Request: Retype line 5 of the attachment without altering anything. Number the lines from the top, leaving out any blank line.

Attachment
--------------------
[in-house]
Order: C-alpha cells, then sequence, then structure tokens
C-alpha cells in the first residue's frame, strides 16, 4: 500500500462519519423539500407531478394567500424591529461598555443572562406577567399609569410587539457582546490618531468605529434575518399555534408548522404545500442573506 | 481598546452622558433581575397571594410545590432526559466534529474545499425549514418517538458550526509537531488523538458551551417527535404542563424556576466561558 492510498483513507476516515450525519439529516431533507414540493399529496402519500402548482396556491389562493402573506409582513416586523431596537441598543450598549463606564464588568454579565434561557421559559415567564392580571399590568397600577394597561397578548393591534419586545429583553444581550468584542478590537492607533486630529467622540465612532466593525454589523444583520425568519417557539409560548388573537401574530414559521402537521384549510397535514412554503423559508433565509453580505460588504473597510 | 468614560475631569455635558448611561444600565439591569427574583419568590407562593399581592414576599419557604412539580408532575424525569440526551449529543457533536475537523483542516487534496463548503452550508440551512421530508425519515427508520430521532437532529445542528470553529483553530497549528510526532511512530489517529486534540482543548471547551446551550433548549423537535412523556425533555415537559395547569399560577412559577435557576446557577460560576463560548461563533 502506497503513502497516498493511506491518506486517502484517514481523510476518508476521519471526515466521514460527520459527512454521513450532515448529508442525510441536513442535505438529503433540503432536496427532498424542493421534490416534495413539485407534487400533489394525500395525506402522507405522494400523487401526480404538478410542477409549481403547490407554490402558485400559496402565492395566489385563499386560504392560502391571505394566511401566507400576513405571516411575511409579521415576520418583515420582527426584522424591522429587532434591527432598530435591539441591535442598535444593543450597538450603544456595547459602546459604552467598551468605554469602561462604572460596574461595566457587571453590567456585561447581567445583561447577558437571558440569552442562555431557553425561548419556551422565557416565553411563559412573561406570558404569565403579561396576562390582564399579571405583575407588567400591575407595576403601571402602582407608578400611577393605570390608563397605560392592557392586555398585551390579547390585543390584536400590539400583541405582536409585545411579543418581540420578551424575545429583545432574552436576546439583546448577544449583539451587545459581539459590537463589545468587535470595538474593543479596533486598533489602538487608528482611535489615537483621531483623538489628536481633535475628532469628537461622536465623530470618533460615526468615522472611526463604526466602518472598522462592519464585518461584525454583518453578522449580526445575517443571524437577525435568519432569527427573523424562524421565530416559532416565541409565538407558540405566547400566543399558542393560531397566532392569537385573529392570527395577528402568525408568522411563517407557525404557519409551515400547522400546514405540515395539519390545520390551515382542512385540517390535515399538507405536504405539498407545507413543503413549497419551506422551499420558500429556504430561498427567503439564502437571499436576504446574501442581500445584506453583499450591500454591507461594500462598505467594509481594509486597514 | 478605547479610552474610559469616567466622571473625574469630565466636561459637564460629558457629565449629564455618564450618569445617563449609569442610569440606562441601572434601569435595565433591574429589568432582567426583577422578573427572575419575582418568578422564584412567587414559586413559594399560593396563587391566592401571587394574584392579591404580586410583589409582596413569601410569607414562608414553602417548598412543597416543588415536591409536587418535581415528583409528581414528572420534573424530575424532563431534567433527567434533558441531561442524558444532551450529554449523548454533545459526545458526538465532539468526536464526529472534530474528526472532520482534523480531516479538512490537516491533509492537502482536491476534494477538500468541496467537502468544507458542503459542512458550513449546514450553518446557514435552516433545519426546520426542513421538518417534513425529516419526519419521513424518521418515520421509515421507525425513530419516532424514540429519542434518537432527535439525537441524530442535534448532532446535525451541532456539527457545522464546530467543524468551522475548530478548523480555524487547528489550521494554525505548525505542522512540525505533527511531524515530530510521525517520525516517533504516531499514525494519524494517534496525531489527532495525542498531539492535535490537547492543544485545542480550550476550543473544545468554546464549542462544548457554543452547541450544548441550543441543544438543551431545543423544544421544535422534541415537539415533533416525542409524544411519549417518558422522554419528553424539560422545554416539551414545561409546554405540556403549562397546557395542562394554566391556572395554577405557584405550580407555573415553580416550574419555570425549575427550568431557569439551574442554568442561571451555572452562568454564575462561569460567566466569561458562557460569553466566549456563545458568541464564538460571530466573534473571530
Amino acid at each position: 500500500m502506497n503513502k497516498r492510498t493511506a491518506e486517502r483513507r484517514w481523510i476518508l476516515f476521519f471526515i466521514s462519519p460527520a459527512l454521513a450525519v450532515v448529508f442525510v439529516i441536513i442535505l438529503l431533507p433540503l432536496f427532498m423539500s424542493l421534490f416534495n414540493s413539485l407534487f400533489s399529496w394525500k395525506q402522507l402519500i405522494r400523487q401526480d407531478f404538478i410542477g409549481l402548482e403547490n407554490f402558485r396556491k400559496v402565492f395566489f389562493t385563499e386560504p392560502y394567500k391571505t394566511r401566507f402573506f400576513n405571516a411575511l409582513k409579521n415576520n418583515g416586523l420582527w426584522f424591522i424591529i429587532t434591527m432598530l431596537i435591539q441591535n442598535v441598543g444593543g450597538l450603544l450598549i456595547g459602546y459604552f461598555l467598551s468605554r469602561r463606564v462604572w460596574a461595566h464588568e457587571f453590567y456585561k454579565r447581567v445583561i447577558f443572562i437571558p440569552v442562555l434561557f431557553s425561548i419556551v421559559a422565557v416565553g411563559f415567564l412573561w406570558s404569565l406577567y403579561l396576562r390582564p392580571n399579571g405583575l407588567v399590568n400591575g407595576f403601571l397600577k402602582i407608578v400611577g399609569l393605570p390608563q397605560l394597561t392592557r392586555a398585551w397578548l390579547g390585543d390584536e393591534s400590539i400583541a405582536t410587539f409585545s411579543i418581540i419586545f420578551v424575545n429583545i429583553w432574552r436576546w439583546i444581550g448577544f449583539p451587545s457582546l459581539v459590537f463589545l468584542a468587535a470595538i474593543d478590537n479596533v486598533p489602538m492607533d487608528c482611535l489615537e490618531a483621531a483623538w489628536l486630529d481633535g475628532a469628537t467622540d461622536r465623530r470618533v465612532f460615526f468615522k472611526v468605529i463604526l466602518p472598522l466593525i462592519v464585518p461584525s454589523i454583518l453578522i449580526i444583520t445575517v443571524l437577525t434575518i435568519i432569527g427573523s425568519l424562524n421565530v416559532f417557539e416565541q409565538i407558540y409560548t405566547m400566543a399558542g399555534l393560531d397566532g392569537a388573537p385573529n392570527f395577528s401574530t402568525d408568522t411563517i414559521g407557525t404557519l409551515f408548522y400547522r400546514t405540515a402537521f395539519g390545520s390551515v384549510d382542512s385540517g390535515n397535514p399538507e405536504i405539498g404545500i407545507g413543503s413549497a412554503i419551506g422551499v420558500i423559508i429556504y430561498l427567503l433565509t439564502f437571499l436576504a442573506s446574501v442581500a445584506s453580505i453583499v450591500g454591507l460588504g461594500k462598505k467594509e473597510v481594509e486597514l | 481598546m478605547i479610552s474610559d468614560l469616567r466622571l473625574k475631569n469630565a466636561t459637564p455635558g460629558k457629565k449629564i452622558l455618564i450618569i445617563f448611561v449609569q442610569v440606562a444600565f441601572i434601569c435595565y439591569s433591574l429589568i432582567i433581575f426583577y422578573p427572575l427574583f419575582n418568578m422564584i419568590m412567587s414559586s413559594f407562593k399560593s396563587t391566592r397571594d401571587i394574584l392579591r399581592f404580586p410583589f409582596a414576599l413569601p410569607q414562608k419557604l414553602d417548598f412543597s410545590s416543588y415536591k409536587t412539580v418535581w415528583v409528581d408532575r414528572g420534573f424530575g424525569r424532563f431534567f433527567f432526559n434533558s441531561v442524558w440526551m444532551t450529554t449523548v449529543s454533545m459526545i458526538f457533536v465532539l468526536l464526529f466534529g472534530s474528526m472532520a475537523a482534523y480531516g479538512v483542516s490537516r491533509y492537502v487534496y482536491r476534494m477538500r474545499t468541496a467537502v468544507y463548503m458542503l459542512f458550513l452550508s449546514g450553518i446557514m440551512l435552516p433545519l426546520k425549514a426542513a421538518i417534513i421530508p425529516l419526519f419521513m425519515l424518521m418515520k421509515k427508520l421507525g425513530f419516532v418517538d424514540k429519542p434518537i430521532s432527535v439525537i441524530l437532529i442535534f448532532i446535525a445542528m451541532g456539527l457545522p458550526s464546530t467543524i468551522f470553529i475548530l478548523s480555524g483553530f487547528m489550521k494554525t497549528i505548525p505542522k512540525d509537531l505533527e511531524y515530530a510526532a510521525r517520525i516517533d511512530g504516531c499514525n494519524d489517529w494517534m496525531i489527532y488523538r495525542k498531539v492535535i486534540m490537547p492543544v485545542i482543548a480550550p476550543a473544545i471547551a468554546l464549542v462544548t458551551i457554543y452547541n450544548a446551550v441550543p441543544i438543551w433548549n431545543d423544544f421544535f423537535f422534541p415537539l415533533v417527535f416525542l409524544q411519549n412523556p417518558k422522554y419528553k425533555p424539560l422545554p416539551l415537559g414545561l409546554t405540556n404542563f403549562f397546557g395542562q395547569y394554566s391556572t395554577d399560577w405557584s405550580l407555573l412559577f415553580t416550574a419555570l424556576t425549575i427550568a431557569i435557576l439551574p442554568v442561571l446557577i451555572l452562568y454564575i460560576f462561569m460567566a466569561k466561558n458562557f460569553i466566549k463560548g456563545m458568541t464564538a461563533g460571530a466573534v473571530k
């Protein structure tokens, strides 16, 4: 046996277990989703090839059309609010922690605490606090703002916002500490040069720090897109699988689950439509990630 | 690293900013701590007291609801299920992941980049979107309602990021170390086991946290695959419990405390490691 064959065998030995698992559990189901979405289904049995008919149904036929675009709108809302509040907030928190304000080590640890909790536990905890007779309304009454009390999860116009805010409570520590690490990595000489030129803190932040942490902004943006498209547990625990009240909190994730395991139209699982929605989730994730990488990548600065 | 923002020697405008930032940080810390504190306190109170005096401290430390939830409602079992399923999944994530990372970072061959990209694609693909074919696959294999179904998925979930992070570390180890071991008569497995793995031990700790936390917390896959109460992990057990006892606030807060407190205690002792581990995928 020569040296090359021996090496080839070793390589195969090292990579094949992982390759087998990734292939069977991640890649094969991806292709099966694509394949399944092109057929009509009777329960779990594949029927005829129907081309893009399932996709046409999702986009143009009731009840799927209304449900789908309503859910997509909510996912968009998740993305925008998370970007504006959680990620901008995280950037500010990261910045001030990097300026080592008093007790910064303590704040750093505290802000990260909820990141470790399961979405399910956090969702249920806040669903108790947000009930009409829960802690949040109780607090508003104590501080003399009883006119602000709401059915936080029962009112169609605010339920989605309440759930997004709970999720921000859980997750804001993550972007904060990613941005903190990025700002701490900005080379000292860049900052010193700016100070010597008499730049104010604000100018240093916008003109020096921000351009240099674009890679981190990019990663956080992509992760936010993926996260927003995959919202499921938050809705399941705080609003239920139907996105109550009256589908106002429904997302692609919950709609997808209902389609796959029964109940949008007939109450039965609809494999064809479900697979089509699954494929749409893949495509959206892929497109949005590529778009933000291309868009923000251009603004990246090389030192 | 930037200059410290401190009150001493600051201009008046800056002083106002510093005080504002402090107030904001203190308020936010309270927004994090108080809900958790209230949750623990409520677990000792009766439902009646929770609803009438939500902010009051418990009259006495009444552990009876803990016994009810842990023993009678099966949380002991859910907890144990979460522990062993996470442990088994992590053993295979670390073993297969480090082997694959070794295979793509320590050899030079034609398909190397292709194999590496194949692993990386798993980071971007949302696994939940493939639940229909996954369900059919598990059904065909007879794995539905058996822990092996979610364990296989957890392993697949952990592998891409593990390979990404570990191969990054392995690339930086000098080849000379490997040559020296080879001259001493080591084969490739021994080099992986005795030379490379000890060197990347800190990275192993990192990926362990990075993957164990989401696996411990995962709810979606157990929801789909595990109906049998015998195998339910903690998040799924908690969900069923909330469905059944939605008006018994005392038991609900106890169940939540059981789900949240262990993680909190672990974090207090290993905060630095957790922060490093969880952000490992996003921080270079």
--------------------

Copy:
């Protein structure tokens, strides 16, 4: 046996277990989703090839059309609010922690605490606090703002916002500490040069720090897109699988689950439509990630 | 690293900013701590007291609801299920992941980049979107309602990021170390086991946290695959419990405390490691 064959065998030995698992559990189901979405289904049995008919149904036929675009709108809302509040907030928190304000080590640890909790536990905890007779309304009454009390999860116009805010409570520590690490990595000489030129803190932040942490902004943006498209547990625990009240909190994730395991139209699982929605989730994730990488990548600065 | 923002020697405008930032940080810390504190306190109170005096401290430390939830409602079992399923999944994530990372970072061959990209694609693909074919696959294999179904998925979930992070570390180890071991008569497995793995031990700790936390917390896959109460992990057990006892606030807060407190205690002792581990995928 020569040296090359021996090496080839070793390589195969090292990579094949992982390759087998990734292939069977991640890649094969991806292709099966694509394949399944092109057929009509009777329960779990594949029927005829129907081309893009399932996709046409999702986009143009009731009840799927209304449900789908309503859910997509909510996912968009998740993305925008998370970007504006959680990620901008995280950037500010990261910045001030990097300026080592008093007790910064303590704040750093505290802000990260909820990141470790399961979405399910956090969702249920806040669903108790947000009930009409829960802690949040109780607090508003104590501080003399009883006119602000709401059915936080029962009112169609605010339920989605309440759930997004709970999720921000859980997750804001993550972007904060990613941005903190990025700002701490900005080379000292860049900052010193700016100070010597008499730049104010604000100018240093916008003109020096921000351009240099674009890679981190990019990663956080992509992760936010993926996260927003995959919202499921938050809705399941705080609003239920139907996105109550009256589908106002429904997302692609919950709609997808209902389609796959029964109940949008007939109450039965609809494999064809479900697979089509699954494929749409893949495509959206892929497109949005590529778009933000291309868009923000251009603004990246090389030192 | 930037200059410290401190009150001493600051201009008046800056002083106002510093005080504002402090107030904001203190308020936010309270927004994090108080809900958790209230949750623990409520677990000792009766439902009646929770609803009438939500902010009051418990009259006495009444552990009876803990016994009810842990023993009678099966949380002991859910907890144990979460522990062993996470442990088994992590053993295979670390073993297969480090082997694959070794295979793509320590050899030079034609398909190397292709194999590496194949692993990386798993980071971007949302696994939940493939639940229909996954369900059919598990059904065909007879794995539905058996822990092996979610364990296989957890392993697949952990592998891409593990390979990404570990191969990054392995690339930086000098080849000379490997040559020296080879001259001493080591084969490739021994080099992986005795030379490379000890060197990347800190990275192993990192990926362990990075993957164990989401696996411990995962709810979606157990929801789909595990109906049998015998195998339910903690998040799924908690969900069923909330469905059944939605008006018994005392038991609900106890169940939540059981789900949240262990993680909190672990974090207090290993905060630095957790922060490093969880952000490992996003921080270079």